_
1
1
_
= T
_
1
0
_
+ T
_
0
1
_
,
i.e., T does not preserve addition, and so T is not a linear transformation.
Sections 2.6 Page 19/1
Denition (Vector scalar multiplication)
Let X R
2
and let k R. Then kX is the vector in R
2
that is |k| times
the length of X; kX points the same directions as X if k > 0, and
opposite to X if k < 0.
Denition (Vector addition)
Let X, Y R
2
, and consider the parallelogram dened by 0, X and Y.
The vector X + Y corresponds to the fourth vertex of this parallelogram.
Sections 2.6 Page 20/1
Rotation in R
2
Let R

: R
2
R
2
denote counterclockwise rotation about the origin
through and angle of , and let X, Y R
2
and k R. Then
R

(kX) = kR

(X),
and
R

(X + Y) = R

(X) + R

(Y).
This means that R

is a linear transformation, and hence a matrix


transformation.
Therefore, by our earlier theorem, we can nd the matrix that induces R

by simply nding R

(E
1
) and R

(E
2
).
Sections 2.6 Page 21/1
R

(E
1
) = R

_
1
0
_
=
_
cos
sin
_
,
and
R

(E
2
) = R

_
0
1
_
=
_
sin
cos
_
Theorem (2.6 Theorem 4)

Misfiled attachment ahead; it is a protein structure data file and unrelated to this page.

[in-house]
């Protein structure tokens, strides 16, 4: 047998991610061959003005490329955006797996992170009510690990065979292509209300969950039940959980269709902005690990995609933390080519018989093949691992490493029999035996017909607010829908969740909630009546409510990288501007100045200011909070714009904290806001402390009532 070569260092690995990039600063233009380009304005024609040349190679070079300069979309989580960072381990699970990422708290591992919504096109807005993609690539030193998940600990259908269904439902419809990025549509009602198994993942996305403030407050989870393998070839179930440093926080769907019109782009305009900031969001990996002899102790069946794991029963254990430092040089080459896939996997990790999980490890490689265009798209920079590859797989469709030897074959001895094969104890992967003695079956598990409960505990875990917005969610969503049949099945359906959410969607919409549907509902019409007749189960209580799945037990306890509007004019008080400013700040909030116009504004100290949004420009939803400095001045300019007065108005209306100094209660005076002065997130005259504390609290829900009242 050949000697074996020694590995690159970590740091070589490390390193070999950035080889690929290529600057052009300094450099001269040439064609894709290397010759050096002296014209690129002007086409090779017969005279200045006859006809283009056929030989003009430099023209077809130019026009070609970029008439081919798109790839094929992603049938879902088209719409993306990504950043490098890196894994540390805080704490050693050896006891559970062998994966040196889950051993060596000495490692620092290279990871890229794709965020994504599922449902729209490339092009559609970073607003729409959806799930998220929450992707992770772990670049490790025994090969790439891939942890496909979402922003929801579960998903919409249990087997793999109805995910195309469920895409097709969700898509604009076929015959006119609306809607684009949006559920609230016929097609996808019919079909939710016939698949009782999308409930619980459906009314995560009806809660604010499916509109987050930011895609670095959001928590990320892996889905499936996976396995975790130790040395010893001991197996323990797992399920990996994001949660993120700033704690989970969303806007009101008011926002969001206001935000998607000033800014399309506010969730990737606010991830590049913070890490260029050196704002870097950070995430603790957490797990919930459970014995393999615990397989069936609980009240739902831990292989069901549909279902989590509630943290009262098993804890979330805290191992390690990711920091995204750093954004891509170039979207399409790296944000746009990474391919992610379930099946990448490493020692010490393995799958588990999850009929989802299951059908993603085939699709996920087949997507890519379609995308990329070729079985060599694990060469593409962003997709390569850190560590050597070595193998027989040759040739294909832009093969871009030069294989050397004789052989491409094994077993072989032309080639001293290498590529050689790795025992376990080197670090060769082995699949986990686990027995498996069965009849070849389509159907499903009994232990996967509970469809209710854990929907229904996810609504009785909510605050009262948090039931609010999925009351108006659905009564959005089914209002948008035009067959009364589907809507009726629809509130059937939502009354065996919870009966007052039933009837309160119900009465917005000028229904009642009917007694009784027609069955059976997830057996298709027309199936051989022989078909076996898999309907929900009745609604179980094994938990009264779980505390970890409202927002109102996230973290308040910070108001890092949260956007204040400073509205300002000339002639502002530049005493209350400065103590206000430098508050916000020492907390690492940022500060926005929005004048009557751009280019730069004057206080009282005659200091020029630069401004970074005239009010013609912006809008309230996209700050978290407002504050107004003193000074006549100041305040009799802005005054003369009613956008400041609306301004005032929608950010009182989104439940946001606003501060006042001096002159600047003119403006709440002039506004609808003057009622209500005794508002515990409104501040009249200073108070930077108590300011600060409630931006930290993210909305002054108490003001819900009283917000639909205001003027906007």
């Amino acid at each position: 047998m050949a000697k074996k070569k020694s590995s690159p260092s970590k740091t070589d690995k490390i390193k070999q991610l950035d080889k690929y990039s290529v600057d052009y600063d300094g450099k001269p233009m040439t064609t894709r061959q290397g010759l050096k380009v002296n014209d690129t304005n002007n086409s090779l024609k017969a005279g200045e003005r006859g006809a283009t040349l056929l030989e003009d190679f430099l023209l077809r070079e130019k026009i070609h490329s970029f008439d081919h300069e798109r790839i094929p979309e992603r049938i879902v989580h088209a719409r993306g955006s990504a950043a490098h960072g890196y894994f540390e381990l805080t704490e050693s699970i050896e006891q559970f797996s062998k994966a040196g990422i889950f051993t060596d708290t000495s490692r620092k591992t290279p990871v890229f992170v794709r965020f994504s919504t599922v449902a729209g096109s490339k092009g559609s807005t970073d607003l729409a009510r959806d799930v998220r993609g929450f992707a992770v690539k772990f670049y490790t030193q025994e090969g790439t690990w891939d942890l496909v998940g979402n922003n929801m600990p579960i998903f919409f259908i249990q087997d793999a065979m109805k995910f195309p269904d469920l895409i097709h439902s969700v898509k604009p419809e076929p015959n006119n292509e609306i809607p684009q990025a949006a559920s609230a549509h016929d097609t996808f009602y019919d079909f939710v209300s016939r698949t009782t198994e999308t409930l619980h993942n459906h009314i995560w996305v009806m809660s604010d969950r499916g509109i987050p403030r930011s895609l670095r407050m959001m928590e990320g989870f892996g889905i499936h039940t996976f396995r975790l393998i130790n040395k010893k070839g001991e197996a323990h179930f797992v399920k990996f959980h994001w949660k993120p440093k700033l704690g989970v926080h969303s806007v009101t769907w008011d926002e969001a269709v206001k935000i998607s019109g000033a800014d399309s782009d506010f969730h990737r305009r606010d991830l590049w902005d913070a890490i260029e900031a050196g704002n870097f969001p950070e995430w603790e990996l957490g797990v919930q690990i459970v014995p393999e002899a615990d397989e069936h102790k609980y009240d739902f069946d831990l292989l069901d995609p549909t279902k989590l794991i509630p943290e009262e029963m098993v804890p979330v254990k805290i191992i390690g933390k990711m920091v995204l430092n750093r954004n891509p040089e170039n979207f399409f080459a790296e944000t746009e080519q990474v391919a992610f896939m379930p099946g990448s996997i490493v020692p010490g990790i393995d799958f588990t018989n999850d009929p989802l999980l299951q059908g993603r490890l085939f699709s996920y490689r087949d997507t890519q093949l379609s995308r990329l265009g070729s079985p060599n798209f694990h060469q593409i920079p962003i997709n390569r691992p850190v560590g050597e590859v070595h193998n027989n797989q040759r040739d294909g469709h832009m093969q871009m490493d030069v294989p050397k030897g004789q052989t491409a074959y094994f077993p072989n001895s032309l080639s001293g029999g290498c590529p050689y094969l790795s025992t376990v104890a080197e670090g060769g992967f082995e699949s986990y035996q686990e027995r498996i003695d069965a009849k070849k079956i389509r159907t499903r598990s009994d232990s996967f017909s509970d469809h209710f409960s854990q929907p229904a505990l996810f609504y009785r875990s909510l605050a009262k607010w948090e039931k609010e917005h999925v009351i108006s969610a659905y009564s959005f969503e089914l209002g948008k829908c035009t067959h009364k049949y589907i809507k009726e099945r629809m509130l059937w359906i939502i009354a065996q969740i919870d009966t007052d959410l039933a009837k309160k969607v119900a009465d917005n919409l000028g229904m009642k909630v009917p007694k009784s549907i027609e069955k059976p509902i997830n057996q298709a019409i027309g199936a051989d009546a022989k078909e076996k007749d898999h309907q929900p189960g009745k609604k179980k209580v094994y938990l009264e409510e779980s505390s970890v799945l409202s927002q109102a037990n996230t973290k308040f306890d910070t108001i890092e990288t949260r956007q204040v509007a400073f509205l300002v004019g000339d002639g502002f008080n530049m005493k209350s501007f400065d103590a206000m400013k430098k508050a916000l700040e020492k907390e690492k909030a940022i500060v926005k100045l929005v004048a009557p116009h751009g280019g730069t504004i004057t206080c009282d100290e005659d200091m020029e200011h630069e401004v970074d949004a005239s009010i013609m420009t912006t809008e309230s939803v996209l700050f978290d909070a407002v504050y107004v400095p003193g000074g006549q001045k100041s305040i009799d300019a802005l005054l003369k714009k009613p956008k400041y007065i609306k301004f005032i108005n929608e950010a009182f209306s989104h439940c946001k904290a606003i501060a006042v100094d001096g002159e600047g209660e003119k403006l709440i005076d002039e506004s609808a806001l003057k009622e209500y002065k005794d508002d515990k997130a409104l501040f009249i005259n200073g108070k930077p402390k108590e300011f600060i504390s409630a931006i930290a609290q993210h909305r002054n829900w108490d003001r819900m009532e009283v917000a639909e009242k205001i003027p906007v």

The transformation R

: R
2
R
2
is a linear transformation, and is
induced by the matrix
_
cos sin
sin cos
_
.
Sections 2.6 Page 22/1
Reection in R
2
Let Q
m
: R
2
R
2
denote reection in the line y = mx, and let
X, Y R
2
and k R. Then
Q
m
(kX) = kQ
m
(X),
and
Q
m
(X + Y) = Q
m
(X) + Q
m
(Y).
This means that Q
m
is a linear transformation and hence a matrix
transformation.
Therefore, by our earlier theorem, we can nd the matrix that induces Q
m
by simply nding Q
m
(E
1
) and Q
m
(E
2
).
Sections 2.6 Page 23/1
However, an easier way to obtain the matrix for Q
m
is to use the following
observation:
Q
m
= R

Q
0
R

,
where is the angle between y = mx and the positive x axis.
Using the standard trigonometric identities:
cos =
1

1 + m
2
and sin =
m

1 + m
2
,
the matrix for Q
m
can be found by computing the product
_
cos sin
sin cos
_ _
1 0
0 1
_ _
cos() sin()
sin() cos()